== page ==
Campus & Community

‘A How-To Guide’ explores Ben Franklin’s ‘can-do’ legacy

6 min read

Self-help guru Benjamin Franklin’s machines on show

Benjamin Franklin knew how to get things done: He was an inventor and scientist, printer and politician, writer and thinker. Not surprisingly, he managed all this in the 18th century, a time when a wide variety of printed materials and technical instruments gave intellectuals and the general public unprecedented access to information about science, technology, geographic exploration, politics, music, and religion. Armed with little formal education, Franklin consumed the increasingly available knowledge of his time and generated a lot himself. His legacy reflects a “how-to” nature that helps explain his great contributions to so many areas.

These 18th century ‘thunder houses’ were used in Harvard classes to demonstrate the effectiveness of Franklin’s most famous invention, the lightning rod.

This idea forms the basis for a new joint exhibit at Harvard’s Houghton Library and the Collection of Historical Scientific Instruments (CHSI) that celebrates the 300th anniversary of Franklin’s birth. “Benjamin Franklin: A How-To Guide” features books, pamphlets, broadsides, and scientific instruments, some owned and used by Franklin and others that influenced him and informed his life and work.

Franklin grew up reading what we might today term “how-to” literature, books that taught skills like swimming and letter writing, and dealt with subjects like diets and science. “Franklin was a voracious reader. He kept up with what was going on in the world, especially with what we now call science or natural history,” said Thomas Horrocks, associate librarian for Collections at Houghton and co-curator of the exhibit.

As an adult, Franklin piled up accomplishments in a great many fields, from observing nature; devising experiments (with electricity, most famously); writing books, pamphlets, and encyclopedias; politicking in the United States and abroad; and, not least, helping America gain independence from Great Britain.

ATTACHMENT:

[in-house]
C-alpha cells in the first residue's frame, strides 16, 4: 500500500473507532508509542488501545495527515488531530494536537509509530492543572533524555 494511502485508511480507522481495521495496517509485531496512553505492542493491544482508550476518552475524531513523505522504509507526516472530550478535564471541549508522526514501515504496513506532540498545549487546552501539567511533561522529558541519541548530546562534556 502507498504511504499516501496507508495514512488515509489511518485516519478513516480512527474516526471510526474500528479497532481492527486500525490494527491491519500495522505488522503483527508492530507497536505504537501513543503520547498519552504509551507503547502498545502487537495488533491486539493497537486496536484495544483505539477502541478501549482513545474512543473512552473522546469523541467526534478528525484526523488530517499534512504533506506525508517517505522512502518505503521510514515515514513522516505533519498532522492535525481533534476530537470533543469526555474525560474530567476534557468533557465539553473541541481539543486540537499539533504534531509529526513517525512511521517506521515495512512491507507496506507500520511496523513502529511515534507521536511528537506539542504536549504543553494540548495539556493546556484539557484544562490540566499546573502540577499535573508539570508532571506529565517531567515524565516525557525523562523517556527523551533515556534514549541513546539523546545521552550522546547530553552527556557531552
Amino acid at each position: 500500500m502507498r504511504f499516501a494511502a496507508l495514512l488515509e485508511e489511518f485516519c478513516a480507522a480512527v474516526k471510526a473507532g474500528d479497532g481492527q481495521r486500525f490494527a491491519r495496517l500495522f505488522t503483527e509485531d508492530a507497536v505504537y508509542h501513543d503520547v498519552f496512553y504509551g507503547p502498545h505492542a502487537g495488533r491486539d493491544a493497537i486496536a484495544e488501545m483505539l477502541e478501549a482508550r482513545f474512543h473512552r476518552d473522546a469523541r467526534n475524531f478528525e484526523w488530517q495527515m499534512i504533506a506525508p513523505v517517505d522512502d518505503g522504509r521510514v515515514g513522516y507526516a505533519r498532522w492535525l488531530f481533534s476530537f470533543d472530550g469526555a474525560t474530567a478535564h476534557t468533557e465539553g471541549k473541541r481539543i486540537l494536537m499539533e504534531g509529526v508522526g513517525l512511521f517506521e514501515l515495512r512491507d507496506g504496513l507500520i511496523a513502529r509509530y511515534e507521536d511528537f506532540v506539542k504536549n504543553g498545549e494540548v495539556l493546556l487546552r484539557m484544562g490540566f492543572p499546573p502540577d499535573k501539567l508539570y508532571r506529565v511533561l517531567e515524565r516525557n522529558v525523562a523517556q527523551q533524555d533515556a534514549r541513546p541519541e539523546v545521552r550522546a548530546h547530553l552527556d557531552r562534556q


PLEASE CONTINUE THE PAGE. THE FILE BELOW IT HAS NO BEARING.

What’s more, he sought to make information accessible both through his own writings and the work of others. And he aimed for a wide public. His popular Poor Richard’s Almanac, printed for years, didn’t require overly educated readers. Part of his genius can be seen in his sayings: The ideas weren’t necessarily his, but he reworked them and made them so pithy that they live today.

The exhibition at Houghton Library runs June 5-Sept. 23. Hours: Monday, Wednesday, Thursday, Friday 9 a.m.-5 p.m.; Tuesday 9 a.m.-8 p.m., Saturday 9 a.m.-1 pm. For details, call Thomas Horrocks at (617) 495-2442. The exhibition at the Collection of Historical and Scientific Instruments runs June 5-Dec. 22. Hours: Monday-Thursday, 11 a.m.-4 p.m. For details, call (617) 495-2779.

The Harvard exhibition consists of two parts. The first, housed in Houghton Library, tackles the “Circulation of Knowledge” – what does one know, and how does one know it? – and offers 60-plus writings and scientific instruments that Franklin read, used, wrote, or was influenced by. There’s a wide variety of materials for viewing. Items Franklin printed are included: the New England Courant, where Franklin apprenticed; his Plain Truth, a call-to-arms pamphlet that told Colonists how to organize a militia; and Poor Richard Improved, the 1748 edition of his popular almanac with advice on things like weather and health.